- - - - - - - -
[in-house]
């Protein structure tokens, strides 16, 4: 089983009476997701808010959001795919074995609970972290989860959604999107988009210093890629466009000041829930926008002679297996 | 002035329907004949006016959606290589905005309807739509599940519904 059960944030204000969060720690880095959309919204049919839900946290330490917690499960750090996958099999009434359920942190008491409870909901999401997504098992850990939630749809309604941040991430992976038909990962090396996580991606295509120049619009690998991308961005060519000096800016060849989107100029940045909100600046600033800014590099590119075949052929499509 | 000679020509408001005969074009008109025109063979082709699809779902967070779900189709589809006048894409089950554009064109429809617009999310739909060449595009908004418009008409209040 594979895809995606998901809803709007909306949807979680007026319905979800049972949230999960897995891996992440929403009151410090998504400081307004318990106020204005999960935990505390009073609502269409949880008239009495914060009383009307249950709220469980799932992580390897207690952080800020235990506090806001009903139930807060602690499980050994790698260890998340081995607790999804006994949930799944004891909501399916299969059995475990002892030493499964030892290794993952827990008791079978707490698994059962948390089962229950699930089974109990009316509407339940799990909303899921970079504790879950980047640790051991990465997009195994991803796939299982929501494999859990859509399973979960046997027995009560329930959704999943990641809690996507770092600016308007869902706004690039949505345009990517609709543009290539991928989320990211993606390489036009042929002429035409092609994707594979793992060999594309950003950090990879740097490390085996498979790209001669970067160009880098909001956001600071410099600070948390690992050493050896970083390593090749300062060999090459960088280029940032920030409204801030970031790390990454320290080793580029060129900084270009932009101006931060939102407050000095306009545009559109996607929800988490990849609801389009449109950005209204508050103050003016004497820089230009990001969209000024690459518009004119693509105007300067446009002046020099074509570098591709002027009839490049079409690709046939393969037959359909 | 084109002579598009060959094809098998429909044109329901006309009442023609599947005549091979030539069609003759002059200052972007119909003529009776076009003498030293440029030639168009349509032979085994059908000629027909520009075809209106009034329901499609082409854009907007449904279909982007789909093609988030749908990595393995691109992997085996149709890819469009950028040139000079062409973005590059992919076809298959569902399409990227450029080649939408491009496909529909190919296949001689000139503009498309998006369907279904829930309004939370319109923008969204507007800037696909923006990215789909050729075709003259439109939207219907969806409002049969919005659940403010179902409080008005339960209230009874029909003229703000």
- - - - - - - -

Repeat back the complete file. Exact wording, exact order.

[in-house]
């Protein structure tokens, strides 16, 4: 089983009476997701808010959001795919074995609970972290989860959604999107988009210093890629466009000041829930926008002679297996 | 002035329907004949006016959606290589905005309807739509599940519904 059960944030204000969060720690880095959309919204049919839900946290330490917690499960750090996958099999009434359920942190008491409870909901999401997504098992850990939630749809309604941040991430992976038909990962090396996580991606295509120049619009690998991308961005060519000096800016060849989107100029940045909100600046600033800014590099590119075949052929499509 | 000679020509408001005969074009008109025109063979082709699809779902967070779900189709589809006048894409089950554009064109429809617009999310739909060449595009908004418009008409209040 594979895809995606998901809803709007909306949807979680007026319905979800049972949230999960897995891996992440929403009151410090998504400081307004318990106020204005999960935990505390009073609502269409949880008239009495914060009383009307249950709220469980799932992580390897207690952080800020235990506090806001009903139930807060602690499980050994790698260890998340081995607790999804006994949930799944004891909501399916299969059995475990002892030493499964030892290794993952827990008791079978707490698994059962948390089962229950699930089974109990009316509407339940799990909303899921970079504790879950980047640790051991990465997009195994991803796939299982929501494999859990859509399973979960046997027995009560329930959704999943990641809690996507770092600016308007869902706004690039949505345009990517609709543009290539991928989320990211993606390489036009042929002429035409092609994707594979793992060999594309950003950090990879740097490390085996498979790209001669970067160009880098909001956001600071410099600070948390690992050493050896970083390593090749300062060999090459960088280029940032920030409204801030970031790390990454320290080793580029060129900084270009932009101006931060939102407050000095306009545009559109996607929800988490990849609801389009449109950005209204508050103050003016004497820089230009990001969209000024690459518009004119693509105007300067446009002046020099074509570098591709002027009839490049079409690709046939393969037959359909 | 084109002579598009060959094809098998429909044109329901006309009442023609599947005549091979030539069609003759002059200052972007119909003529009776076009003498030293440029030639168009349509032979085994059908000629027909520009075809209106009034329901499609082409854009907007449904279909982007789909093609988030749908990595393995691109992997085996149709890819469009950028040139000079062409973005590059992919076809298959569902399409990227450029080649939408491009496909529909190919296949001689000139503009498309998006369907279904829930309004939370319109923008969204507007800037696909923006990215789909050729075709003259439109939207219907969806409002049969919005659940403010179902409080008005339960209230009874029909003229703000």